Care: At least some of the information about this charity is no longer current. Use the ‘Search charity names’ box to see if there is a later review. If the latest review has a message like this, you are welcome to make your case for an updated review via email to email@example.com.
This is a charity review of The Church Missionary Society – South Australia Inc (CMSSA), an organisation that seeks donations online, and is a member of Missions Interlink. (Including the answers to the questions that the Australian charity regulator, the ACNC, suggests that you ask.)
For last year’s review, see here.
Are they responsive to feedback?
- CMSSA do not seek feedback generally, but they do provide a way to complain or give feedback about privacy.
- CMSSA only invites complaints about its ‘safe ministry and professional standards’.
- Accountability is not mentioned on the website.
- I sent them a draft of this review. Just like the previous two years, they…did not respond.
Is CMSSA registered?
- As a charity, yes.
- Even though the short name for CMSSA in its constitution is ‘the branch’ – because it is a branch member of Church Missionary Society – Australia Limited (CMS-A) – the constitution also says that it is autonomous.
- CMS-A is a ‘ministry organisation’ of the Anglican Church.
- CMSSA is a South Australian incorporated association (A1032).
- It trades under two other names, CMS SANT and CMS SA/NT. Neither these nor any other name is registered. It should therefore be using its full name in public (including ‘Inc/Incorporated’ on the end) at all times
- Not as it does on Facebook, or on its webpages.
- CMSSA operates, per the ACNC Register, in South Australia and the Northern Territory.
- If still doesn’t have the registration required to do business out of South Australia (an ARBN).
- It says, in the AIS 2017, that it intends to fundraise, and it has an online invitation to give. However, it is not registered to fundraise in South Australia (there is no licensing regime in the Northern Territory), nor anywhere else. Is it because it thinks that it is exempt?
What do they do?
- The information under ‘What we do’ is not about CMSSA specifically, but about CMS generally (represented by CMS-A)
- There is one sentence in the AIS 2017 that is about CMSSA rather than CMS-Australia:
- CMS SANT raises financial and prayer support for this work and encourages churches and individuals in SA & NT to grow in their understanding of and involvement with cross-cultural mission.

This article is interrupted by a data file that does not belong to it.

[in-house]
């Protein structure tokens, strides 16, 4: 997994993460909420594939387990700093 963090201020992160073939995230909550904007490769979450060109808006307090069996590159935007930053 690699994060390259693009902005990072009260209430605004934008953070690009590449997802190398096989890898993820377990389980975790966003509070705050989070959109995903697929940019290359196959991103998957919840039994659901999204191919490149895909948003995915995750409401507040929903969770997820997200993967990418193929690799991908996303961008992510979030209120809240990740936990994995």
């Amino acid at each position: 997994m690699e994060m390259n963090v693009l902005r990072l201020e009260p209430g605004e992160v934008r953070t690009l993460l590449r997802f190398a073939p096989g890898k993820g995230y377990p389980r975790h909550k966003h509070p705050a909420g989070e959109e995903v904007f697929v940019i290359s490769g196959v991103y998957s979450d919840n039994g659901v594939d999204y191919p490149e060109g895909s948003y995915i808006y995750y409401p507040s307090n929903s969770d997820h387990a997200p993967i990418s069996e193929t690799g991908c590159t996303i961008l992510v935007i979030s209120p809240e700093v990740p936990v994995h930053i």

- But this is not particular to 2017. For that see the Annual Report (on the Register).
- The Annual Report [page 4] says that CMSSA has 19 adult missionaries in ‘over 10 countries’. The Register says zero countries.
Via one or two of their missionaries, yes.
What impact are they having?
- No information found.
What do they spend outside the costs directly incurred in delivering the above impact, that is, on administration?
- If the unexplained ‘CMS-A Quota’, an amount that matches ‘Grants and donations made for use outside Australia’ in the AIS 2017, is defined as the money that goes to achieve the impact, then 33% is administration (down from 39% last year).
- We don’t know how much administration is in the ‘CMS-A Quota’ figure though.
Do they pay their board members?
- The constitution does not prohibit this.
- There is no line item in the FY2017 Income Expenditure (sic) Statement and FY2018 Budget suggesting that directors are paid.
Can you get a tax deduction?
- Not for a donation to CMSSA.
- Nevertheless, the giving page that they use, the one belonging to CMS-Australia, does offer tax-deductible giving.
Is their online giving secure?
- Security is still not mentioned.
Where were your (net) donations sent?
- The amount for the line item ‘CMS-A Quota’ in the FY2017 Income Expenditure (sic) Statement and FY2018 Budget is the same as ‘Grants and donations made for use outside Australia’. ‘CMS-A’ is most likely CMS – Australia. Beyond that we don’t know the destination of the money.
Is their reporting up-to-date?
- Yes (six months after their year-end, a month earlier than last year).
- But if you are considering a large donation, I would ask for more up-to-date financial information – the accounts are for a year end that is now over 11 months ago.
Does their reporting comply with the regulator’s requirements?
- AIS 2017: Like last year, no.